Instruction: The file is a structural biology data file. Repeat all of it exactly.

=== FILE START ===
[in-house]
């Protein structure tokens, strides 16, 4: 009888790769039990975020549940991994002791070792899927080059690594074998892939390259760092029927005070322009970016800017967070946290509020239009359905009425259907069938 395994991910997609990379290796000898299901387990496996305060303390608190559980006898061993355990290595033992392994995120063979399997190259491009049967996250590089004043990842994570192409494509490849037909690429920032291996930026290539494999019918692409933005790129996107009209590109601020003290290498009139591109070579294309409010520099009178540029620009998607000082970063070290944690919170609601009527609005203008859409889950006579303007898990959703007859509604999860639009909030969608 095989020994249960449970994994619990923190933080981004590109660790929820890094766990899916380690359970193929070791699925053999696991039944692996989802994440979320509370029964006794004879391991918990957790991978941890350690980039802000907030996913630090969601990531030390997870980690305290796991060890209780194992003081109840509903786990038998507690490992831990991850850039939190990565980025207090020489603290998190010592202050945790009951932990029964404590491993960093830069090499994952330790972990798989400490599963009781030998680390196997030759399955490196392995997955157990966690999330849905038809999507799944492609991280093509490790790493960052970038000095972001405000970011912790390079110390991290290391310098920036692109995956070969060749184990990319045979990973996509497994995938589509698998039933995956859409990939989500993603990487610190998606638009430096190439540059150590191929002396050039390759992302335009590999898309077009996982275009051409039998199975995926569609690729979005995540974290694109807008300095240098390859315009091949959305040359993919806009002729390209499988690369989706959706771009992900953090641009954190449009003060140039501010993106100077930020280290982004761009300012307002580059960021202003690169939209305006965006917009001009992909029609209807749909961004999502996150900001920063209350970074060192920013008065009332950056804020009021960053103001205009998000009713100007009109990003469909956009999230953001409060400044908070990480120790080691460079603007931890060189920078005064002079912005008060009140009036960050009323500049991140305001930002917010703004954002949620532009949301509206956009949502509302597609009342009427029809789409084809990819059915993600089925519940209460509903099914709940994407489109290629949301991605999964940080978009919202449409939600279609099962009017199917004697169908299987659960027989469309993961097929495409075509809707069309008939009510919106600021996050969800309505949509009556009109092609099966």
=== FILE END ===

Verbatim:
[in-house]
């Protein structure tokens, strides 16, 4: 009888790769039990975020549940991994002791070792899927080059690594074998892939390259760092029927005070322009970016800017967070946290509020239009359905009425259907069938 395994991910997609990379290796000898299901387990496996305060303390608190559980006898061993355990290595033992392994995120063979399997190259491009049967996250590089004043990842994570192409494509490849037909690429920032291996930026290539494999019918692409933005790129996107009209590109601020003290290498009139591109070579294309409010520099009178540029620009998607000082970063070290944690919170609601009527609005203008859409889950006579303007898990959703007859509604999860639009909030969608 095989020994249960449970994994619990923190933080981004590109660790929820890094766990899916380690359970193929070791699925053999696991039944692996989802994440979320509370029964006794004879391991918990957790991978941890350690980039802000907030996913630090969601990531030390997870980690305290796991060890209780194992003081109840509903786990038998507690490992831990991850850039939190990565980025207090020489603290998190010592202050945790009951932990029964404590491993960093830069090499994952330790972990798989400490599963009781030998680390196997030759399955490196392995997955157990966690999330849905038809999507799944492609991280093509490790790493960052970038000095972001405000970011912790390079110390991290290391310098920036692109995956070969060749184990990319045979990973996509497994995938589509698998039933995956859409990939989500993603990487610190998606638009430096190439540059150590191929002396050039390759992302335009590999898309077009996982275009051409039998199975995926569609690729979005995540974290694109807008300095240098390859315009091949959305040359993919806009002729390209499988690369989706959706771009992900953090641009954190449009003060140039501010993106100077930020280290982004761009300012307002580059960021202003690169939209305006965006917009001009992909029609209807749909961004999502996150900001920063209350970074060192920013008065009332950056804020009021960053103001205009998000009713100007009109990003469909956009999230953001409060400044908070990480120790080691460079603007931890060189920078005064002079912005008060009140009036960050009323500049991140305001930002917010703004954002949620532009949301509206956009949502509302597609009342009427029809789409084809990819059915993600089925519940209460509903099914709940994407489109290629949301991605999964940080978009919202449409939600279609099962009017199917004697169908299987659960027989469309993961097929495409075509809707069309008939009510919106600021996050969800309505949509009556009109092609099966």